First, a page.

Vikings Secondary Playing With Physicality, Avoiding "Stigmatism" of Soft DBs

Photo Credit: Ben Ludeman (USA Today Sports)

After a negative first-down run and a holding penalty put them in a bind, the Atlanta Falcons faced a 3rd and 19, trailing 14-0 in the first half of Sunday’s Week 1 tilt.

Matt Ryan decided to pick on Vikings rookie Kris Boyd’s side of the field, throwing to young receiver Russell Gage. The second-year wideout went up on the sideline and made an impressive leaping catch, only to be promptly drilled out of bounds by safety Harrison Smith before he could attempt to get his feet down. The highlight-reel catch was wiped away: Punt time.

Hard hits like Smith’s were sprinkled throughout the Vikings physical defensive performance as they sacked Ryan four times and held the Falcons scoreless until midway through the fourth quarter in their 28-12 victory.

Naturally, Minnesota’s defensive line doled out plenty of punishment between Danielle Hunter’s 10 pressures, Anthony Barr’s game-opening sack and Everson Griffen’s vintage performance that head coach Mike Zimmer described as “violent” and “aggressive.” But perhaps the most noticeable edge that defined the Vikings defense came from their secondary, where hard-hitting safeties and sure-tackling corners were packing punches that rivaled those of Hunter, Griffen and Barr.

“A lot of times corners get the stigmatism of not being able to tackle, not wanting to tackle,” said safety Anthony Harris, “so when you see Trae [Waynes] and Xavier [Rhodes] and other guys like that coming up off the edge and fitting guys up, getting their hats on the ball, I think it’s a big contribution to the team.”

Waynes earned the Vikings’ highest run-defense grade on Sunday, per Pro Football Focus, with two run stops and a forced fumble while tackling running back Devonta Freeman. Waynes and Rhodes both ranked in the top 15 in run-stop percentage amongst corners a season ago. Both have improved mightily in that regard since their early years in the league.

“I think it’s just guys have that mentality to get that hat on the ball and Coach Zim having an emphasis of having good tacklers on the defense,” said Harris. “We work through that stuff in practice, the run fits and coming off on different blocks and things like that.”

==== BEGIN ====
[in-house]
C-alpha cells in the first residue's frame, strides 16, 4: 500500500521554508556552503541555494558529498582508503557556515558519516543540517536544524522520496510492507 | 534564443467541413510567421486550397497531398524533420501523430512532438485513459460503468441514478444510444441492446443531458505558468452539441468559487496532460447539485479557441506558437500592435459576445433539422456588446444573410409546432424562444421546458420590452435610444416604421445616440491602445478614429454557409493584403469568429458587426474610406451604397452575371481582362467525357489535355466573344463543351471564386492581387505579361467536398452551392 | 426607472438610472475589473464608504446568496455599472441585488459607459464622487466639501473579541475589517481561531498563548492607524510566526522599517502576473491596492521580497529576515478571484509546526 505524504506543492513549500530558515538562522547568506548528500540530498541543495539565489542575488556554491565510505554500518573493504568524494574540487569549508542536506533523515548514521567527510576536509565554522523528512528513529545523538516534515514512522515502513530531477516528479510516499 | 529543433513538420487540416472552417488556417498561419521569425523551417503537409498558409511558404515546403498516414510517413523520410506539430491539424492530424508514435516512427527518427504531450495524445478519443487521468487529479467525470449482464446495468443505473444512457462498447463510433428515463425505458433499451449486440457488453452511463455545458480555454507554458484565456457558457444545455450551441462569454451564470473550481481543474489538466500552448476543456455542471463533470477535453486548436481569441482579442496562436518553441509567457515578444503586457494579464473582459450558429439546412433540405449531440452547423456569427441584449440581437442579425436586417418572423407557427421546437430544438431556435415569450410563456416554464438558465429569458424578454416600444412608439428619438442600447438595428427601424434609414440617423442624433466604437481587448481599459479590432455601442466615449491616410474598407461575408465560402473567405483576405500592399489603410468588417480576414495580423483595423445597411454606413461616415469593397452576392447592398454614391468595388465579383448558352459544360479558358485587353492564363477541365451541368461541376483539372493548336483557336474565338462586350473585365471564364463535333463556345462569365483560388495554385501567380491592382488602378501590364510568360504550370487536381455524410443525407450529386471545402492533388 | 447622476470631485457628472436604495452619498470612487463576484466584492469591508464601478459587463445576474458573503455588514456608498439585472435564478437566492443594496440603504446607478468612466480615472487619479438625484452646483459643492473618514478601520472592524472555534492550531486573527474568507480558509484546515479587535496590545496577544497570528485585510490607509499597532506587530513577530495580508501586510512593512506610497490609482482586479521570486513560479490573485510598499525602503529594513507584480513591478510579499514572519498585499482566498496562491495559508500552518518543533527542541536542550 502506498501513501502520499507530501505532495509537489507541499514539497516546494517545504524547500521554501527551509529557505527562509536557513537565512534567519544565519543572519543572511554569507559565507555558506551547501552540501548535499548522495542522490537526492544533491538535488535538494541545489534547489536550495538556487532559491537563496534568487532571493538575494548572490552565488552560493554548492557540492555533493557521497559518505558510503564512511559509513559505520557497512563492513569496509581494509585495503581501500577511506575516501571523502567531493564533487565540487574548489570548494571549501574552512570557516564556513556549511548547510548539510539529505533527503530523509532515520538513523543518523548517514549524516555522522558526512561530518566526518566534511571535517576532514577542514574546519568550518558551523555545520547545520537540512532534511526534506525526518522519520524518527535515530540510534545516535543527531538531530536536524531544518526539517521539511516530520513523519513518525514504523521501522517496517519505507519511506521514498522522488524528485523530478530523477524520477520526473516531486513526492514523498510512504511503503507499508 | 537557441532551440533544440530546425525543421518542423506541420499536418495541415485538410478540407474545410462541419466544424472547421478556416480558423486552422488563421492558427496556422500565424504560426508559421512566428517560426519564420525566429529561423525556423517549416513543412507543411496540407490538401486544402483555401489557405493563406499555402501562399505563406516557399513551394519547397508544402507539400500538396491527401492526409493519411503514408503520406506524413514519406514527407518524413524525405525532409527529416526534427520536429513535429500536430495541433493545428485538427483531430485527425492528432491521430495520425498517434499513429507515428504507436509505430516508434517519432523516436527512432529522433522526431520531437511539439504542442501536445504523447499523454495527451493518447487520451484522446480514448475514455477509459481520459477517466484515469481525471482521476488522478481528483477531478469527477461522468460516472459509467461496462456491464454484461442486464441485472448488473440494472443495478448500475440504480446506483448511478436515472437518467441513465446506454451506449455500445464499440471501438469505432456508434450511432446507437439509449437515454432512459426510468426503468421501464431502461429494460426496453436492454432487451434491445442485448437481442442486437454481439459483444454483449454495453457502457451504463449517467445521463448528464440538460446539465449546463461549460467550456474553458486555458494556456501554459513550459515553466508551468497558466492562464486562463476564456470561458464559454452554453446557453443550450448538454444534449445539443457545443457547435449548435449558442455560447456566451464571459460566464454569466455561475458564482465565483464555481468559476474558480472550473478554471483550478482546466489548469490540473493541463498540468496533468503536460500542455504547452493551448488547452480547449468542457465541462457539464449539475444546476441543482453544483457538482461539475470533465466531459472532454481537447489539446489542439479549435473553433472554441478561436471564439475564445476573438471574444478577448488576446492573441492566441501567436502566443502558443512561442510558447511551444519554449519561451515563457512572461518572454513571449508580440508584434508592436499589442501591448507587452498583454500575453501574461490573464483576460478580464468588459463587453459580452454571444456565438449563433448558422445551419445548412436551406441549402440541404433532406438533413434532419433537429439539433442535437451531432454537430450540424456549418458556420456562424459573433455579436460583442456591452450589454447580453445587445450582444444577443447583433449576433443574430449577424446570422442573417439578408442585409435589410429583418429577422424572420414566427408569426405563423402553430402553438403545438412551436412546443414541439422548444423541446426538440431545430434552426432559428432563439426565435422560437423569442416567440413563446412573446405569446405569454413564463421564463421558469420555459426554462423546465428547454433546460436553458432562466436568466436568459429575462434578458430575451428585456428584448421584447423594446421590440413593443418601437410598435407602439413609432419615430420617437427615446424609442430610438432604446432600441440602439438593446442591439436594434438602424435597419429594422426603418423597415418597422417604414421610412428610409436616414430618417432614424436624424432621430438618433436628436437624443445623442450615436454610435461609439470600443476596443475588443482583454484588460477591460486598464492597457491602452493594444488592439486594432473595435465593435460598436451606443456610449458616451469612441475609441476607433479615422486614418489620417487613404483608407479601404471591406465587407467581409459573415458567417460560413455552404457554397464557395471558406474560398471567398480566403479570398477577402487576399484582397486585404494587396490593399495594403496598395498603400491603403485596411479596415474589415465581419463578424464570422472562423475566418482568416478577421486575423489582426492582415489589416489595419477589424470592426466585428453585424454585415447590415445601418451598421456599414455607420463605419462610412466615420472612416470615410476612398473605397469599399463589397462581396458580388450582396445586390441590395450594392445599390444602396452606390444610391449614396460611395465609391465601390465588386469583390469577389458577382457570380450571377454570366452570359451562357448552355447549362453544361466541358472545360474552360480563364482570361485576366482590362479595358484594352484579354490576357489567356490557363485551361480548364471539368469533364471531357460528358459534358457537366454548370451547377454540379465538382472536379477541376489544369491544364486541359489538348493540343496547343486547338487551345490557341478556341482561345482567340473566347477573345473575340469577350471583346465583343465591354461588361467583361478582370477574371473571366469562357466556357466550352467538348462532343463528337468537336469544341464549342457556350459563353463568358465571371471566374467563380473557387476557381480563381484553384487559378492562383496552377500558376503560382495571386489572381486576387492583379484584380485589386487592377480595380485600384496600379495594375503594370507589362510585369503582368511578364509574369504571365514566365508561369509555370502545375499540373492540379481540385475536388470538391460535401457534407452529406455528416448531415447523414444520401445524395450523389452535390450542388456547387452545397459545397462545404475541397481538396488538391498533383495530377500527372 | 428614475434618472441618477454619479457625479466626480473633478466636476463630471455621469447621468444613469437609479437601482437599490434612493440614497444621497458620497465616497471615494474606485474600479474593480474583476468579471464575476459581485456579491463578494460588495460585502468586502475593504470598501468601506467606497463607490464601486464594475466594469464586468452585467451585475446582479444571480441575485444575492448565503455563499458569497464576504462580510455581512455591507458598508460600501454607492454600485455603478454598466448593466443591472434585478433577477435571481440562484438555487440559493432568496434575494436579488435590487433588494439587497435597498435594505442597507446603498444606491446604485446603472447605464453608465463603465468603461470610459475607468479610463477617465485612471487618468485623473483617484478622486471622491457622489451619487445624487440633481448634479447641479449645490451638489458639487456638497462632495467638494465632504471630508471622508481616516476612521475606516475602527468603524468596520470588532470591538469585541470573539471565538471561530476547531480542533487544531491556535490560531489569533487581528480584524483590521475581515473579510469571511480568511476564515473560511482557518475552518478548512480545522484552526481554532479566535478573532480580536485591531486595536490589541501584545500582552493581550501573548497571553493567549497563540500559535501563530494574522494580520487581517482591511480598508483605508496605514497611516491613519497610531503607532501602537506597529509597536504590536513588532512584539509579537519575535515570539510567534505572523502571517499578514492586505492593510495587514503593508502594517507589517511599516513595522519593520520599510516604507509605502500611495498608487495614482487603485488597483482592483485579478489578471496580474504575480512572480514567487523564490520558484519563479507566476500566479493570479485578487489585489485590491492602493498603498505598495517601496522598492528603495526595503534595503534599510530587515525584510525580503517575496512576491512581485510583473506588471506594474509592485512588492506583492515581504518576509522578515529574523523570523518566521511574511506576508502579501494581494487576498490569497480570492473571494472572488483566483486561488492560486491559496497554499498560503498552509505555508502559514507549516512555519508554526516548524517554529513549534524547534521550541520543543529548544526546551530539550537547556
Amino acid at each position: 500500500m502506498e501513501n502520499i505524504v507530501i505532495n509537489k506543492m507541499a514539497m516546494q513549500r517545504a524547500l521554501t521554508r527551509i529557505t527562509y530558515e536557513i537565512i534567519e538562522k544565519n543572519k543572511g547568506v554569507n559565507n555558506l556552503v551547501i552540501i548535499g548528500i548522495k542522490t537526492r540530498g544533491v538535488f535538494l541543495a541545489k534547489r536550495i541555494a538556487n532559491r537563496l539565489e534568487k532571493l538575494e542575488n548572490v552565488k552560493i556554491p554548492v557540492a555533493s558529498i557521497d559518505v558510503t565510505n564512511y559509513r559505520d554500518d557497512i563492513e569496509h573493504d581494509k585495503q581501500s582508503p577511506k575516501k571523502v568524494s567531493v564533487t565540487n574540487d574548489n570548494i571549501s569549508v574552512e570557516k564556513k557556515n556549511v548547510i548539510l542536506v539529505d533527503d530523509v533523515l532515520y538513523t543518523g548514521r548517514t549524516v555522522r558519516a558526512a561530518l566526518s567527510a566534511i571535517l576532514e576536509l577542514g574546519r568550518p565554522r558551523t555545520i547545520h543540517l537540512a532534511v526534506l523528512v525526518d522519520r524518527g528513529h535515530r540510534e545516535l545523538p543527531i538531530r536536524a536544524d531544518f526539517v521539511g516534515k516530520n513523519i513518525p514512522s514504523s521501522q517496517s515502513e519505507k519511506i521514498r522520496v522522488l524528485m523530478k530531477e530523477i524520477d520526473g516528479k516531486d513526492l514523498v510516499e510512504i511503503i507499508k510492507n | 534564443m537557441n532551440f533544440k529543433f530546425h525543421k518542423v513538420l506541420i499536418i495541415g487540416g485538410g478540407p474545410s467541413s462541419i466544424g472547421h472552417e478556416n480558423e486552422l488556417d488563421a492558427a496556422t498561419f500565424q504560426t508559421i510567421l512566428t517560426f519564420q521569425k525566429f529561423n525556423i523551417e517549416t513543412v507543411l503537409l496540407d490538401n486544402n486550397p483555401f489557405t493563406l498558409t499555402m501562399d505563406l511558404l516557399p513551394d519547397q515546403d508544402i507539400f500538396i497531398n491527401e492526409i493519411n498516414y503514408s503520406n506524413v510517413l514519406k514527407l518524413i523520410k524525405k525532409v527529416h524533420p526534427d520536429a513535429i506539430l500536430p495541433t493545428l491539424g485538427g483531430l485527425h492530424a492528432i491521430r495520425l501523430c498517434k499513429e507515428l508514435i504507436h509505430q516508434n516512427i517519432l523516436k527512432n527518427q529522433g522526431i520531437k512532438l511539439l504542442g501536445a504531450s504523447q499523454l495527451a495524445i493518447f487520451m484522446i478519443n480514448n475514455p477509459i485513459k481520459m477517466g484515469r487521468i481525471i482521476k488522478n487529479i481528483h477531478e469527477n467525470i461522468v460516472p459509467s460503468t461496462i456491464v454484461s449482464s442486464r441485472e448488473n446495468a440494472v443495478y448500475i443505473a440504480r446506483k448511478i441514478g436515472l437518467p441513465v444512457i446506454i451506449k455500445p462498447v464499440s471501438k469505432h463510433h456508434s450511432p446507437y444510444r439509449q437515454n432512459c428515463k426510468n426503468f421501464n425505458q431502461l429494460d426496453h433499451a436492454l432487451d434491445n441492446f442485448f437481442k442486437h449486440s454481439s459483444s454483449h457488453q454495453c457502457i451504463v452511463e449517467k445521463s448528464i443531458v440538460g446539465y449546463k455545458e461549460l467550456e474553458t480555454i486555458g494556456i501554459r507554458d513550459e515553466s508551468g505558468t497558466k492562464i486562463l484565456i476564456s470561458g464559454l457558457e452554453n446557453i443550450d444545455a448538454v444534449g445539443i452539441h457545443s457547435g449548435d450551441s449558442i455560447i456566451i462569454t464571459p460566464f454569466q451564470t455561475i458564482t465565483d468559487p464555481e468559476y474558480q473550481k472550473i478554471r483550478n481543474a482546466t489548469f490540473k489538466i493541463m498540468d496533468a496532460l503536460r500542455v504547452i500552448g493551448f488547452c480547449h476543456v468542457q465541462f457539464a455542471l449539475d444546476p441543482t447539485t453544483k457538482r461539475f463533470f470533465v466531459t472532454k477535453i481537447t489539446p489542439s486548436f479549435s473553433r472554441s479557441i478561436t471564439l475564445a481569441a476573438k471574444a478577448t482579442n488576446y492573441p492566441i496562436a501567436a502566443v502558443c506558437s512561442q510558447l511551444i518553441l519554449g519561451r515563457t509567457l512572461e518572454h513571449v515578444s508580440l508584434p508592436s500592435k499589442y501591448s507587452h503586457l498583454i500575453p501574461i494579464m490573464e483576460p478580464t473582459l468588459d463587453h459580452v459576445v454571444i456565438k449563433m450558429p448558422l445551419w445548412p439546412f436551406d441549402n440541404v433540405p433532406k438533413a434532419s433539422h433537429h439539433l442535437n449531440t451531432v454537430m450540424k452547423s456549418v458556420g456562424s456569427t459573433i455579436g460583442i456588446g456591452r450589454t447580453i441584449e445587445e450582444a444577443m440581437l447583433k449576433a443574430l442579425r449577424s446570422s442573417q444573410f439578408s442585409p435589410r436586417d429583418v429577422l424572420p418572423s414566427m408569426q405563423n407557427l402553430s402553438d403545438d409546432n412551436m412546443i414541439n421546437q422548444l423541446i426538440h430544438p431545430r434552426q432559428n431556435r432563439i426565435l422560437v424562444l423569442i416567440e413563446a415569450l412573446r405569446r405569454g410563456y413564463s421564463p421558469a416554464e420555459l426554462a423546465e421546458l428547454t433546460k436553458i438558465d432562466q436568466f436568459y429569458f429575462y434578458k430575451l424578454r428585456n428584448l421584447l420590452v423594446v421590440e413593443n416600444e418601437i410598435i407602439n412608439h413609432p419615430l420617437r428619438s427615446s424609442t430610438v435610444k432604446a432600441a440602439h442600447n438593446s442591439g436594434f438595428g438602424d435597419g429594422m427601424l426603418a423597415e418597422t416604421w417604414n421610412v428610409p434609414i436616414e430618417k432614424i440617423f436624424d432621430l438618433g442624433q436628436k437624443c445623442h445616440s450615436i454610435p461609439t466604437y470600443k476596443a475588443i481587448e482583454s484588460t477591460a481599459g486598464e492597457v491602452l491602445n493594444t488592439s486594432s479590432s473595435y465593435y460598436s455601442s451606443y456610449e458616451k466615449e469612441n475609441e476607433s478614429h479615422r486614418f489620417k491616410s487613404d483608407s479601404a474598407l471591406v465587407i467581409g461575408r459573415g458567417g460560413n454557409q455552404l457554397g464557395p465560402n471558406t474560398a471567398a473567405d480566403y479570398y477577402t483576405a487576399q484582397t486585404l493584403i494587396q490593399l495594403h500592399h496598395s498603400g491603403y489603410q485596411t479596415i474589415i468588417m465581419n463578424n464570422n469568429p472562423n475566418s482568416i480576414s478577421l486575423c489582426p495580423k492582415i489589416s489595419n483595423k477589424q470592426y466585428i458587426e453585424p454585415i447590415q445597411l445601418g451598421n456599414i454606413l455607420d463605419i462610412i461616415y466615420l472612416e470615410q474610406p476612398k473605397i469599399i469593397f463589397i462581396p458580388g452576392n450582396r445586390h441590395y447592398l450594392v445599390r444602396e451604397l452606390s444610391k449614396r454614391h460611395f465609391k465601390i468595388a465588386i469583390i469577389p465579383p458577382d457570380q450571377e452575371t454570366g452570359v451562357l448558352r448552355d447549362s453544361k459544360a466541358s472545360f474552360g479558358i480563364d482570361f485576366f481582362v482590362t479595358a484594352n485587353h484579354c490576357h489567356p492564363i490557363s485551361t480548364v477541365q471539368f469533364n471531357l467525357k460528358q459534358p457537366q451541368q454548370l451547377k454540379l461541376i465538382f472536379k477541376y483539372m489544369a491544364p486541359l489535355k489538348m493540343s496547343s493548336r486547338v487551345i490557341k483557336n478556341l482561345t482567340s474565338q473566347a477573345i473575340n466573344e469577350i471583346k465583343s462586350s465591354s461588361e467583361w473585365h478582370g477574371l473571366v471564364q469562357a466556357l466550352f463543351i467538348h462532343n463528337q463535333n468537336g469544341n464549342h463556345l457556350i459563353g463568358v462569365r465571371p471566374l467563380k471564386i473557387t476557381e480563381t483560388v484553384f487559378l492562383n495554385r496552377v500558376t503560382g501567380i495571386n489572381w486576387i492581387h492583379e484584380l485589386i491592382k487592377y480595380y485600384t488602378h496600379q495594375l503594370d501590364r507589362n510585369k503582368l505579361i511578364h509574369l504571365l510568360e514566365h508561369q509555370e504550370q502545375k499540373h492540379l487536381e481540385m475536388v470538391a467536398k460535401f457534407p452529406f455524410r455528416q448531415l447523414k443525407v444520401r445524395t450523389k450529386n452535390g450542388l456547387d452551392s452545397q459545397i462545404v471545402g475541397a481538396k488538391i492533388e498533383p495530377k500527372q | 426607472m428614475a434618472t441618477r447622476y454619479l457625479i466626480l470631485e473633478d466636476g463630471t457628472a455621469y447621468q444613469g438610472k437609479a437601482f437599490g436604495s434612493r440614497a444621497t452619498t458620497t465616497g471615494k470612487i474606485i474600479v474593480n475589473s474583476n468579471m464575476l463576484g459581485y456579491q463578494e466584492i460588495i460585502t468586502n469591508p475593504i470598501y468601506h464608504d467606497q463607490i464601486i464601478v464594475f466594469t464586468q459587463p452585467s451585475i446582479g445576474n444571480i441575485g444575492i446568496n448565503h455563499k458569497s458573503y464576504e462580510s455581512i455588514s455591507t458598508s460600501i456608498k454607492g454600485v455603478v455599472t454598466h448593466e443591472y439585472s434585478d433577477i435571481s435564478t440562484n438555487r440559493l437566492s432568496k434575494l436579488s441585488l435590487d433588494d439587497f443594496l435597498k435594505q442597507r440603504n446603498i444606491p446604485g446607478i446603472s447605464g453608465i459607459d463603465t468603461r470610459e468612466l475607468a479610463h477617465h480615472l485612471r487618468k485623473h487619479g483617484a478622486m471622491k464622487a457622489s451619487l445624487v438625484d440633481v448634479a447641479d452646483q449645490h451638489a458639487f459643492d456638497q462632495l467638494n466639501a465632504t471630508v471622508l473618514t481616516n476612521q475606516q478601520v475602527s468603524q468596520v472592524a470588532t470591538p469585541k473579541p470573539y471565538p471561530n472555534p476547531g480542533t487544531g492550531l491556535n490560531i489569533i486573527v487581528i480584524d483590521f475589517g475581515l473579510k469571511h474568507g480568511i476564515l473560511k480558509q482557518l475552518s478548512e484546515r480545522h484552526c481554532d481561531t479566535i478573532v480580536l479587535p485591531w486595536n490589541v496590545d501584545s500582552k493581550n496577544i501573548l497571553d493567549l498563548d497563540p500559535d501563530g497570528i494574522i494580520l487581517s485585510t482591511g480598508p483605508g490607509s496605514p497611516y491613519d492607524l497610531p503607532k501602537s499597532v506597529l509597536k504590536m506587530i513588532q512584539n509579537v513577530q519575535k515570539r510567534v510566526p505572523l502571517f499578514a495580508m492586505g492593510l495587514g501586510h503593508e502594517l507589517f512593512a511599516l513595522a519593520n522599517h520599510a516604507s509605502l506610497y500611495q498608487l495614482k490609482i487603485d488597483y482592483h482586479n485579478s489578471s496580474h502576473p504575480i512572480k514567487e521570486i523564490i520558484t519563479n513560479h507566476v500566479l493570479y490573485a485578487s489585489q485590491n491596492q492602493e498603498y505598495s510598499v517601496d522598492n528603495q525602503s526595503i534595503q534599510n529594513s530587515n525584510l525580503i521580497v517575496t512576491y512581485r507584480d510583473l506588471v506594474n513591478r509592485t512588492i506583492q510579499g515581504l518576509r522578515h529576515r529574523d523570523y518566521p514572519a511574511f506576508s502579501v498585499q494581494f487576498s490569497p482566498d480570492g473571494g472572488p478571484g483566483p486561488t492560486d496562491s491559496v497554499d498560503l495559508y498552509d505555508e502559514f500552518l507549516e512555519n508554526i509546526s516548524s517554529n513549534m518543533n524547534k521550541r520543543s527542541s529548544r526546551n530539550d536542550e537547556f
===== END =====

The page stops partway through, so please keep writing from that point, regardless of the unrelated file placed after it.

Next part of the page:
The Falcons two main running backs, Freeman and Ito Smith, were held to 3.6 yards per carry Sunday. Atlanta was forced to pass 46 times, and Ryan made several uncharacteristic mistakes as a result. Harris had two interceptions Sunday in his first Week 1 as the team’s permanent starting safety, replacing Andrew Sendejo who carried a reputation as a big hitter. Harris’s ball-hawking presence was just as formidable, however, in his 2019 debut as he also made four tackles and recovered a fumble. On Wednesday he was awarded NFC Defensive Player of the Week.

“Anthony continues to get better,” said Zimmer. “He’s a smart guy. He plays sudden because I think he’s got good vision.”

The chemistry that Harris and Smith have already developed gives opposing offenses something for which to account. Because of their ability to track each other’s movements — being “on a chain,” as Harris said — Smith can jump in and out of the defensive box as a threatening blitzer. His 12 career sacks show that he’s not necessarily bluffing.

“Some of that’s choreographed, so they know kind of where they’re going to end up at the end of the play or when the ball is snapped,” Zimmer said. “It just takes a little indecision for the quarterback. I think they have a good feeling for one another now, played half the year last year or whatever it was and then all the preseason. They have a good chemistry going.”

While Zimmer is fond of base linebacker Ben Gedeon — the third-year linebacker had the best preseason run defense grade on the team — there’s not a significant dropoff in the Vikings’ run-stopping abilities when they go to their nickel, especially with the bigger Jayron Kearse joining the fold while Mackensie Alexander is out for an unspecified time with an elbow injury.

As a special teams captain, Kearse has proven himself over his first three seasons as a physical, effort-based player. That shows in his stoutness against the run and his ability to tackle in open space.

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That mentality is contagious in the Vikings’ defensive backs room.

“We take pride in that on the back end, especially when we get in the meeting room,” Kearse said. “We’re watching film and we see something like, maybe a guy takes most of the blow from a running back or a receiver. Every time we come up and make a hit we’re trying to make sure we get the best of them.

“Xay and Trae on the outside, I think they tackle better than any corners in the league. Especially Trae, Trae comes up, for a smaller guy, skinnier guy, he comes up and lays a hit on you.”

And that may be the difference between the Vikings’ secondary and most others. Even their smaller bodies like Waynes, Harris and Alexander are comfortable with contact. There aren’t many weak links.

“You’ve got to want to tackle,” said Harris. “You can be taught the right technique and stuff like that, but you’ve still got to have that want-to and drive to go do it.”

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